DECEPTION ISLAND, Antarctica — Earth's past, present and future come together here on the northern peninsula of Antarctica, the wildest, most desolate and mysterious of its continents.
Clues to answering humanity's most basic questions are locked in this continental freezer the size of the United States and half of Canada: Where did we come from? Are we alone in the universe? What's the fate of our warming planet?
The first explorers set foot in Antarctica 194 years ago hunting 19th century riches of whale and seal oil and fur, turning tides red with blood. Since then, the continent has proven a treasure chest for scientists trying to determine everything from the creation of the cosmos to how high seas will rise with global warming.
"It's a window out to the universe and in time," said Kelly Falkner, polar program chief for the U.S. National Science Foundation.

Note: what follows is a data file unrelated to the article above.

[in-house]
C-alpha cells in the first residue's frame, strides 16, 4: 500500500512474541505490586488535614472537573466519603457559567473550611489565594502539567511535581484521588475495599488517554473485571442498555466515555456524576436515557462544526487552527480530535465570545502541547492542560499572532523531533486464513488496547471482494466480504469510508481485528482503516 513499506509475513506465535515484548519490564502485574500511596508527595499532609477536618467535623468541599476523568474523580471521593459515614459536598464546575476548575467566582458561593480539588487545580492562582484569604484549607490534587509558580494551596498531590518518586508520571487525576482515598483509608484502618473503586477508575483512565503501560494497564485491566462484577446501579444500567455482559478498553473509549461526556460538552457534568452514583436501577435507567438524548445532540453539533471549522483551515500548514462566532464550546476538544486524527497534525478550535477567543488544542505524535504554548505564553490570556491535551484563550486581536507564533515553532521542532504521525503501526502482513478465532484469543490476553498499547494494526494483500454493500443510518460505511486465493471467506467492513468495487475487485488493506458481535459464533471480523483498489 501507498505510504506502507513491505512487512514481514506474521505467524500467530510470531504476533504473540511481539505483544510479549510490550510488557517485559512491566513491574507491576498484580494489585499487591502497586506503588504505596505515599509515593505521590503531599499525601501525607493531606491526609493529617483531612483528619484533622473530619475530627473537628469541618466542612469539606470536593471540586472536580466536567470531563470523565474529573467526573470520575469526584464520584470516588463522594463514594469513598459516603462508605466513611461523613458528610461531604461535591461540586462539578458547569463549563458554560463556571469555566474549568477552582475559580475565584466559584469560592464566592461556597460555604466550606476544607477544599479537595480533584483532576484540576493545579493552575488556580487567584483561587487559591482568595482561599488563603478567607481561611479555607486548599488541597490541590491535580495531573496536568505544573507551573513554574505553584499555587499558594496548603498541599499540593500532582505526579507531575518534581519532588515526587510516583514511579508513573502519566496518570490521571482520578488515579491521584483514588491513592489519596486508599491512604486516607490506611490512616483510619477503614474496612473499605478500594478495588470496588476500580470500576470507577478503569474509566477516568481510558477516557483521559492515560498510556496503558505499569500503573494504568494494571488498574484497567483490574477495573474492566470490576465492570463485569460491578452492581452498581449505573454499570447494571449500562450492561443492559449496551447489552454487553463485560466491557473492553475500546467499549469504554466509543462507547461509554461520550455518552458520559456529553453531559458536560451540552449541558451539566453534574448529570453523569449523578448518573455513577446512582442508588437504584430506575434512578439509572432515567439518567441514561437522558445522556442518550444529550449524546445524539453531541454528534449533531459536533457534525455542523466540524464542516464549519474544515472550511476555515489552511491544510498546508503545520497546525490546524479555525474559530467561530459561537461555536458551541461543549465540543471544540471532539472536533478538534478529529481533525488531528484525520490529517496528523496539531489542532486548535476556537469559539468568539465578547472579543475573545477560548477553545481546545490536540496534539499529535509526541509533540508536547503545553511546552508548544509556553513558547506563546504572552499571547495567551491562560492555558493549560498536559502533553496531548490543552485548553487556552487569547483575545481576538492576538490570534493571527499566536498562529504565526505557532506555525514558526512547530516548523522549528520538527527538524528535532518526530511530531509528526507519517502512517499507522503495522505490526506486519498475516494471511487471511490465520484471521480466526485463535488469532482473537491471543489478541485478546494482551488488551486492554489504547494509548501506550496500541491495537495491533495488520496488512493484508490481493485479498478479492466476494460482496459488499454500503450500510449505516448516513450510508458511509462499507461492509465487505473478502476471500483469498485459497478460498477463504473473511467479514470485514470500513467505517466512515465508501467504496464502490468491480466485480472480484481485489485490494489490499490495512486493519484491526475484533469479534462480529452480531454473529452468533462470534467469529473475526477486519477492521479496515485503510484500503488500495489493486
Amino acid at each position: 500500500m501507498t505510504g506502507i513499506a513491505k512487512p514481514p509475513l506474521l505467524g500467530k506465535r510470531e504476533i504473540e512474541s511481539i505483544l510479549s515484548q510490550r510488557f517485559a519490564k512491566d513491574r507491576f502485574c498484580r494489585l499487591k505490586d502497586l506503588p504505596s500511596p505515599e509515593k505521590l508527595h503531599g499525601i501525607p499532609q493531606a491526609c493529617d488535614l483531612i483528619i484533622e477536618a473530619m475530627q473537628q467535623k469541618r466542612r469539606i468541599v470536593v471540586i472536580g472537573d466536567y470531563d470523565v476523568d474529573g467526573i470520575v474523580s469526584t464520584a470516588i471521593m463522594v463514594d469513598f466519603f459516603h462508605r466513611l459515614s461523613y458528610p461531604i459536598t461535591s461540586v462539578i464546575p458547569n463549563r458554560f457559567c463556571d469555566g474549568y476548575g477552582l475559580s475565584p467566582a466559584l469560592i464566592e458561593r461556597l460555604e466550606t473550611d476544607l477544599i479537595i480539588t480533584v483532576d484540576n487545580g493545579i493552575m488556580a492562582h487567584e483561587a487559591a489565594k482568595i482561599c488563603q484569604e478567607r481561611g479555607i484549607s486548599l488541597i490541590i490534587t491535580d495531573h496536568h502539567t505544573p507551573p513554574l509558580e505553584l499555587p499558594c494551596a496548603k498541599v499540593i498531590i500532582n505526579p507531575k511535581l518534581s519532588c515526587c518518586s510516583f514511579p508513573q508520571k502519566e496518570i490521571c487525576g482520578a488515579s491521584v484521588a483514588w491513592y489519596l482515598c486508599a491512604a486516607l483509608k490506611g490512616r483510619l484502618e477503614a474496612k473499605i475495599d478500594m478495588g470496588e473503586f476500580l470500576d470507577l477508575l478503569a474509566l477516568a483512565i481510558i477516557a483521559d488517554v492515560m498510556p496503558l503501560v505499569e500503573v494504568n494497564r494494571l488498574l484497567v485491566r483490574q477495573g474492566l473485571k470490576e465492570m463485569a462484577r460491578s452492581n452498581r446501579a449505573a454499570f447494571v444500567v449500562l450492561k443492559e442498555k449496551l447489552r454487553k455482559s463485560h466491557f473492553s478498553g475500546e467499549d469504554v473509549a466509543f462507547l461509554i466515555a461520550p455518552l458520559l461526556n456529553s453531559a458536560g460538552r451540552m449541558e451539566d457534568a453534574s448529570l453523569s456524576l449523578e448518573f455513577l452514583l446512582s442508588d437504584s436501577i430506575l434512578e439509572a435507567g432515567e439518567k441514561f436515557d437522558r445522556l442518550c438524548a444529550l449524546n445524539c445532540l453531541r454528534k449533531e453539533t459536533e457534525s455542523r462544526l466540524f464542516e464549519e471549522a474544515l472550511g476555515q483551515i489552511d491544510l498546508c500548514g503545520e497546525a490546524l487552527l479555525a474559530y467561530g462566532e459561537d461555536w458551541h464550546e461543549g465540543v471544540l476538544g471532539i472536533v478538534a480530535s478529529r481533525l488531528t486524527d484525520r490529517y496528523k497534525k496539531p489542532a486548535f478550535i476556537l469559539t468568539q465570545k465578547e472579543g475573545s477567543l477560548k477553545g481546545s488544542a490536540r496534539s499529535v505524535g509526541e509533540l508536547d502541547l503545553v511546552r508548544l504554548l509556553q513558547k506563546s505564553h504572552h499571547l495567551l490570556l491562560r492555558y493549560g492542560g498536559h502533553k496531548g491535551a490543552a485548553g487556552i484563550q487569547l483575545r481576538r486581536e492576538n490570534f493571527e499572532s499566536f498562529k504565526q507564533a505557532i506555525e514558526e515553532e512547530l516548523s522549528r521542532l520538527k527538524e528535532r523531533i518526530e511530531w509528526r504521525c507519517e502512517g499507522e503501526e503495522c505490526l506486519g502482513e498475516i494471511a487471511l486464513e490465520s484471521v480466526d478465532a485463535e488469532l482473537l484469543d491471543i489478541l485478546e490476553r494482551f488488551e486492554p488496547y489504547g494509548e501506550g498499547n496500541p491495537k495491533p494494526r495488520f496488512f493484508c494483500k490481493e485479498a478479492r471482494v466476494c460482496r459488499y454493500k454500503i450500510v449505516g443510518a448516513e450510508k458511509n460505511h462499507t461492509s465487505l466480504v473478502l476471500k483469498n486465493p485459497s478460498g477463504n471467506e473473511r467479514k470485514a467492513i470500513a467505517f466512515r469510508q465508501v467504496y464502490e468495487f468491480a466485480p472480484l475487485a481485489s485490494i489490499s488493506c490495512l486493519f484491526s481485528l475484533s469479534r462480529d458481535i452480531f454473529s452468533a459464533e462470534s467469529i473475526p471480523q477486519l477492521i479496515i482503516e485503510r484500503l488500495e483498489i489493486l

For a dozen days in January, in the middle of the chilly Antarctic summer, The Associated Press followed scientists from different fields searching for alien-like creatures, hints of pollution trapped in pristine ancient ice, leftovers from the Big Bang, biological quirks that potentially could lead to better medical treatments, and perhaps most of all, signs of unstoppable melting.
Antarctica "is big and it's changing and it affects the rest of the planet and we can't afford to ignore what's going on down there," said David Vaughan, science director of the British Antarctic Survey.
Here's a look at some of the images from the trip: